men holding on to balloons as they float away into the air

As the global economy reopens and signs of inflation spark concerns about overheating, the underlying reasons for higher prices still suggest inflation will prove transitory, suggests a new report from the Bank for International Settlements (BIS).

With economic output bouncing back as activity restarts, concerns have arisen that the recent era of low inflation may be at an end, the report said.

However, it maintained there’s no cause for alarm just yet as the drivers of recent inflation are likely to prove transitory.

“A closer look at the data reveals that the pickup in inflation can be ascribed largely to base effects, increases in the prices of a small number of pandemic-affected items and higher energy prices,” the report said.

For more durable inflationary forces to arise, there would have to be a material increase in labour costs and “an unmooring of inflation expectations,” the report suggested.

At this point, that doesn’t appear to be the case.

“Wage growth remains contained and the medium-term inflation expectations of professional forecasters and financial markets show little sign of de-anchoring,” the report said.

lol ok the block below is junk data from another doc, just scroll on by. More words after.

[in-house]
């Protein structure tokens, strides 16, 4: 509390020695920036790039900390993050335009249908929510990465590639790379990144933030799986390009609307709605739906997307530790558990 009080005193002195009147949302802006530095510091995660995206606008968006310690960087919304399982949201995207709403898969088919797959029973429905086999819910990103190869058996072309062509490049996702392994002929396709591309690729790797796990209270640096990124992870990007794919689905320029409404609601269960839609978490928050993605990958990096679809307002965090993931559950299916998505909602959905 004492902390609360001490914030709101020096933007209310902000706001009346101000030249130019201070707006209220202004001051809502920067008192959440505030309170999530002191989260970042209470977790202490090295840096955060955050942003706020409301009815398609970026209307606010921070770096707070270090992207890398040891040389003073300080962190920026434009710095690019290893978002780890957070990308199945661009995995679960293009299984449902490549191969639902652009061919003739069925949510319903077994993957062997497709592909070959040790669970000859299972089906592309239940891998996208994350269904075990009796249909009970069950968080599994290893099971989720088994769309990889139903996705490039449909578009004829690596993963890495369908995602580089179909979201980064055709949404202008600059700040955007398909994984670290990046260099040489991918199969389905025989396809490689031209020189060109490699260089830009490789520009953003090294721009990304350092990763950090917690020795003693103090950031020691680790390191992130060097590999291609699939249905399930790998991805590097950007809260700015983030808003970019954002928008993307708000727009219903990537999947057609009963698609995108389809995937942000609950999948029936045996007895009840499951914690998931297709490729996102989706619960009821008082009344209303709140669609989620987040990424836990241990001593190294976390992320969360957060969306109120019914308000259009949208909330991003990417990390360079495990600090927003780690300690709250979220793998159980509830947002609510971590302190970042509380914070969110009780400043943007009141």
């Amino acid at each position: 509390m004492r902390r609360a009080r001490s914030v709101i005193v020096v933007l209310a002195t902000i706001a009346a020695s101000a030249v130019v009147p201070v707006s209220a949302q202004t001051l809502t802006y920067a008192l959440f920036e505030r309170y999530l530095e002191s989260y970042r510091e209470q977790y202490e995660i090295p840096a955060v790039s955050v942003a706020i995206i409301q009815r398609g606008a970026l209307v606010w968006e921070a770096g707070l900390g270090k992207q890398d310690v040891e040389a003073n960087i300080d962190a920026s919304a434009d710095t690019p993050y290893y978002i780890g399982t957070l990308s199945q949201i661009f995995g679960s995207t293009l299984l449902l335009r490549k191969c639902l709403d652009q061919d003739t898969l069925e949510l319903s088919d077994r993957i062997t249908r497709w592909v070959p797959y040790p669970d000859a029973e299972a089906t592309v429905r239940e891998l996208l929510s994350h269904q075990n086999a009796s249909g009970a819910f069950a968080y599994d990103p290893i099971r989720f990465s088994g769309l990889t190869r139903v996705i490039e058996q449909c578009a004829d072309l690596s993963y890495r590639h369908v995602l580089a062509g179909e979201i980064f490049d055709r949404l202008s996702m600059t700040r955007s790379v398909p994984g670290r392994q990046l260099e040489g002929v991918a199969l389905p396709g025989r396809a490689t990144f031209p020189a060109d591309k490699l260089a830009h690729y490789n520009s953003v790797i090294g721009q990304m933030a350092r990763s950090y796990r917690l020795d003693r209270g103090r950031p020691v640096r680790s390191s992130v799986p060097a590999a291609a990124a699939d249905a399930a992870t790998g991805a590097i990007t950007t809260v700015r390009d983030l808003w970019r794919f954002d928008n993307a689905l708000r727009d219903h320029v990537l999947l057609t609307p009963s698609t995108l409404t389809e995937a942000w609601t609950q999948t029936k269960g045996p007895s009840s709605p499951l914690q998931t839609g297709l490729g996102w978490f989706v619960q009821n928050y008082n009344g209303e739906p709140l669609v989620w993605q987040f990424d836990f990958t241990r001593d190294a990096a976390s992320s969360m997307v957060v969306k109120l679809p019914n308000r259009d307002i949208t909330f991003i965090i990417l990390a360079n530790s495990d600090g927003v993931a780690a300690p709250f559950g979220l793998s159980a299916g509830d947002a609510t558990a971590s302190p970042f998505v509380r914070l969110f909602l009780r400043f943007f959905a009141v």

The belief that recent inflation will prove temporary remains the view of the U.S. Federal Reserve, noted Moody’s Investors Service in a separate report.

When U.S. consumer prices for June came in well above market expectations on July 13, the market largely shrugged it off, Moody’s said, because the data “doesn’t alter the Fed’s narrative that the recent acceleration in inflation is attributable to transitory factors.”

“The reopening of the economy is a one-time event, and that is boosting a number of components of the CPI,” it said.

Still, the risk of persistent higher inflation can’t be entirely dismissed.

“Intensifying supply-side disruptions, especially related to global supply chains, could lead to further price increases,” the BIS report said. At the same time, “post-Covid adjustments, against the background of social tensions, may lead to higher wages or higher fiscal deficits which may in turn put pressure on inflation.”

For now, though, current conditions are consistent with inflation moving toward central bank targets in the medium term, it concluded.